Maceo Dixon and Ron Lockett outlined their vision for the Independent Black Commission of Inquiry into Police Terror in a position paper released in advance of the proceedings (right). They portrayed STRESS as a criminal state enterprise "willing to do anything to maintain their death grip on the Black community." They argued that the manhunt abuses made clear that no Black people were safe, including the middle class and elite who might previously have viewed STRESS and the DPD as protecting them from street crime by the "criminal element." But in truth, the fundamental threat came from the "criminal activities that the Detroit Police Department inflicts upon Detroit's Black community." Dixon and Lockett argued that the DPD and the white media had fabricated the myth that STRESS had reduced crime rates, based on lies that had unfortunately convinced many regular Black citizens that they needed an aggressive police presence for their protection. The hearings conducted by the Independent Black Commission would expose the truth, that the DPD--"Detroit's racist law enforcement agency"--had increased the crime problem through the expansion of state criminality and represented the greatest threat to the lives, property, and very survival of Black people in the city.
Police Terror Hearings. The five hearings conducted by the Independent Black Commission of Inquiry into Police Terror took place in two churches, a high school, at Wayne State University, and at the North End Family Center where STRESS officers killed Ricardo Buck and Craig Mitchell in September 1971. Black students at Wayne State played a major role in organizing the events, and the commission selected Louella Buck, the mother of STRESS victim Ricardo Buck, as the honorary chairwoman. Ron Lockett, one of the SWP organizers, chronicled each of the proceedings for The Militant, a national Socialist weekly publication (gallery below). The local network television stations also provided substantial coverage. A fairly broad and rotating cross-section of Black community leaders and activists sat as the commission 'jury' for each of the hearings, and many ordinary working-class and middle-class citizens took the opportunity to tell their stories of police violence and oppression. At the first hearing, witnesses testified about the brutality of the recent STRESS manhunt but also gave extensive accounts of everyday police harassment and misconduct, of white officers pulling them or their sons over for no reason and beating, racially abusing, and wrongfully arresting innocent people again and again. "Blacks from all walks of life" testified at the subsequent hearings, including a real estate broker who said that the DPD was "as racist" as police in Mississippi and many other citizens who condemned the daily injustices and brutality of racist "stop-and-search" policing.
At the final hearing, the commissioners reported that the independent investigation had confirmed:
- "a reign of police terror in the Black community"
- murders of "many innocent people"
- "widespread violation of the civil rights of Black citizens," including illegal detentions without arrest, wrongful arrests, and unconstitutional searches and seizures
- frequent use of racist and degrading language by police officers
- "immoral" acts at gunpoint, particularly "sexual abuse of Black women"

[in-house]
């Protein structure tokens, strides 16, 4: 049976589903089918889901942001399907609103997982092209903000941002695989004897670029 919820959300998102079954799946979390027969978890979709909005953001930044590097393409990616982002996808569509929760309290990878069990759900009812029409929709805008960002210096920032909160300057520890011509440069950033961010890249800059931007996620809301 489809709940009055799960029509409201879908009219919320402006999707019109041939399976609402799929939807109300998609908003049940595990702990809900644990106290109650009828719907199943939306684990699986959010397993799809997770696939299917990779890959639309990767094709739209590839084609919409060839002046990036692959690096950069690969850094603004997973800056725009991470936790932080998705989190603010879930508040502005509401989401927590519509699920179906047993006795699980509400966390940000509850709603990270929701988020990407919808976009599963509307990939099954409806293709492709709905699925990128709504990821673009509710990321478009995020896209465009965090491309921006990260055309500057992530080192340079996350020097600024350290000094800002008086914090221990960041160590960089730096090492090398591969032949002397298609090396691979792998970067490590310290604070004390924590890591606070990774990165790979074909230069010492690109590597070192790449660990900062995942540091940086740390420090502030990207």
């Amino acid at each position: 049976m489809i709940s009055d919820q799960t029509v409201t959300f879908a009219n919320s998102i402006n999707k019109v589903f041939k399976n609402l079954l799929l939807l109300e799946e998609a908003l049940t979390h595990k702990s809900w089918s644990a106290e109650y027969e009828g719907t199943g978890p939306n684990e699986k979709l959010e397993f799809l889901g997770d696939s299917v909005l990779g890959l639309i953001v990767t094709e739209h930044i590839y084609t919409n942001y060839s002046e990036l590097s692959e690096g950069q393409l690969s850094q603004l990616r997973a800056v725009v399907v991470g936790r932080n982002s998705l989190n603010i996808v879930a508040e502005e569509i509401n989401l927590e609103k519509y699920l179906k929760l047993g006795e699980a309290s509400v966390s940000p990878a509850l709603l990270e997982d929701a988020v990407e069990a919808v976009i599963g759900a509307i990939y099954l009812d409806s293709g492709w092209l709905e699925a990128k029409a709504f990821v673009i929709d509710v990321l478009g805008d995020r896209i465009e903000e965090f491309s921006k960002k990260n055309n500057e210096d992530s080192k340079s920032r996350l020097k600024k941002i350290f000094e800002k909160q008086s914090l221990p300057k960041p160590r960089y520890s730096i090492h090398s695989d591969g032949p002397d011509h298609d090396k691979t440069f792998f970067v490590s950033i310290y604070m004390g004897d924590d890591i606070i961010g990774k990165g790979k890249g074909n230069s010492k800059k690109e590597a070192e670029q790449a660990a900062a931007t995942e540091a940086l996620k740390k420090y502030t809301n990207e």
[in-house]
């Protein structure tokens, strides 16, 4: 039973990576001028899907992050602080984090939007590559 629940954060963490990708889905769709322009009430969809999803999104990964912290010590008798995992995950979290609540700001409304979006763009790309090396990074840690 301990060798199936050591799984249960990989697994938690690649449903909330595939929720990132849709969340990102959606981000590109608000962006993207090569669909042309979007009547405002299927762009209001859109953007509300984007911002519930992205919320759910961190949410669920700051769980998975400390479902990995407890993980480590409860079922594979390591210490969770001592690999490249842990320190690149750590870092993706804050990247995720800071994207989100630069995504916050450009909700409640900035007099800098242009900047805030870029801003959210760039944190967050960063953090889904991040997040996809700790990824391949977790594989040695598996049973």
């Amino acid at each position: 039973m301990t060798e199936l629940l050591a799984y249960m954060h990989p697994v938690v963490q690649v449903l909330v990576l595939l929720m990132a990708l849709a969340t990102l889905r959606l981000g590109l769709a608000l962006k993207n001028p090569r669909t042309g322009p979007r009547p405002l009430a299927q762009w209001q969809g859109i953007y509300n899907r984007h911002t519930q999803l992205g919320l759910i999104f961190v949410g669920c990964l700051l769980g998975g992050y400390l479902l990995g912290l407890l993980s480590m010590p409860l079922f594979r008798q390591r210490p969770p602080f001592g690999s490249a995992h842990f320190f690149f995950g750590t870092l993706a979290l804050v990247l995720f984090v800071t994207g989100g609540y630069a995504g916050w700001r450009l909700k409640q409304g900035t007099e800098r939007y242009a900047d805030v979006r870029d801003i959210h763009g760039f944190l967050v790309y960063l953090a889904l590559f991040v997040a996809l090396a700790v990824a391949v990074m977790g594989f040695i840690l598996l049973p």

- assault, brutality, and other "heinous crimes"
- the "totally useless" nature of the Citizens Complaint Bureau, the DPD's internal investigative arm
Coalition to Abolish STRESS formed. The Independent Black Commission concluded that "STRESS must be abolished" but also emphasized that "the entire police department is out of control." The only solution, in the words of Gene Cunningham, a Black student leader at Wayne State, was "total community control of the police department." The commission also called for a campaign of political education and mass mobilization of the Black community in high schools and college campuses and through community organanizations, including but not limited to demanding that mayoral candidates commit to the abolition of STRESS. To this end, the organizers and participants in the hearings formed a new Coalition to Abolish STRESS to mobilize a mass movement in the streets, culminating in a large rally and demonstration on April 20 (covered on the next page).
Radical organizations did not ultimately succeed in taking neighborhood-level community control of the city government or the police department through their combined strategy of political trials and mass mobilization. But they did play a crucial role in the anti-STRESS campaign by exposing the scale of the DPD's racist brutality and by mobilizing regular people and especially Black youth in a protest movement that pushed mainstream civil rights organizations and local African American politicians to more aggressively condemn the DPD. This helped to make STRESS and racist police terror the central issue in the 1973 mayoral election of a city starkly polarized along racial lines. Read coverage of the hearings conducted by the Independent Black Commission of Inquiry into Police Terror in the gallery below, and proceed to the next page for the culmination of this campaign to abolish STRESS.
Kenneth V. and Sheila M. Cockrel Collection, Walter P. Reuther Library, Archives of Labor and Urban Affairs, Wayne State University
Toni Swanger Papers, Walter P. Reuther Library, Archives of Labor and Urban Affairs, Wayne State University
Michigan Department of Civil Rights, Community Relations Bureau, RG 83-55, Michigan State Archives
Roman S. Gribbs Mayoral Records, Burton Historical Collection, Detroit Public Library
Detroit Urban League Records, Bentley Historical Library, University of Michigan
"Suit Attacks Legality of STRESS," Changeover, April-May 1972
"STRESS Suit Charges Murder," Fifth Estate, April 22-May 5, 1972
Detroit Free Press, March 23, May 13, June 1, 7, 1972
Michigan Chronicle, May 13, June 10, 1972, Feb. 17, 1973
The Fifth Estate, 1972-1973
The Militant, Feb. 16, 23, March 2, April 4, 1973
Heather Ann Thompson, Whose Detroit? Politics, Labor, and Race in a Modern American City (2001)